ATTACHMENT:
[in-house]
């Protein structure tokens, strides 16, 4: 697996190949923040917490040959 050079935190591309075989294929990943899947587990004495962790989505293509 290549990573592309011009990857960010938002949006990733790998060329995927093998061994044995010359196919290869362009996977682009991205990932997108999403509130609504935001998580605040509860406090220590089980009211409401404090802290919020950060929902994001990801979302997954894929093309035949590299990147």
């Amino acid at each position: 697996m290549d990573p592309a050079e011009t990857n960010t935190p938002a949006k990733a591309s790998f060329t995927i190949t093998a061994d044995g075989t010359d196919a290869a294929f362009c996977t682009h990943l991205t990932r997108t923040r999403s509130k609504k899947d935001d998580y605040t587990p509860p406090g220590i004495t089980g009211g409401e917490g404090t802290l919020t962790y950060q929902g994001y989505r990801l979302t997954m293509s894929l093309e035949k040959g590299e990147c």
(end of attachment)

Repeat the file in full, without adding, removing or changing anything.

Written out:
[in-house]
């Protein structure tokens, strides 16, 4: 697996190949923040917490040959 050079935190591309075989294929990943899947587990004495962790989505293509 290549990573592309011009990857960010938002949006990733790998060329995927093998061994044995010359196919290869362009996977682009991205990932997108999403509130609504935001998580605040509860406090220590089980009211409401404090802290919020950060929902994001990801979302997954894929093309035949590299990147």
């Amino acid at each position: 697996m290549d990573p592309a050079e011009t990857n960010t935190p938002a949006k990733a591309s790998f060329t995927i190949t093998a061994d044995g075989t010359d196919a290869a294929f362009c996977t682009h990943l991205t990932r997108t923040r999403s509130k609504k899947d935001d998580y605040t587990p509860p406090g220590i004495t089980g009211g409401e917490g404090t802290l919020t962790y950060q929902g994001y989505r990801l979302t997954m293509s894929l093309e035949k040959g590299e990147c």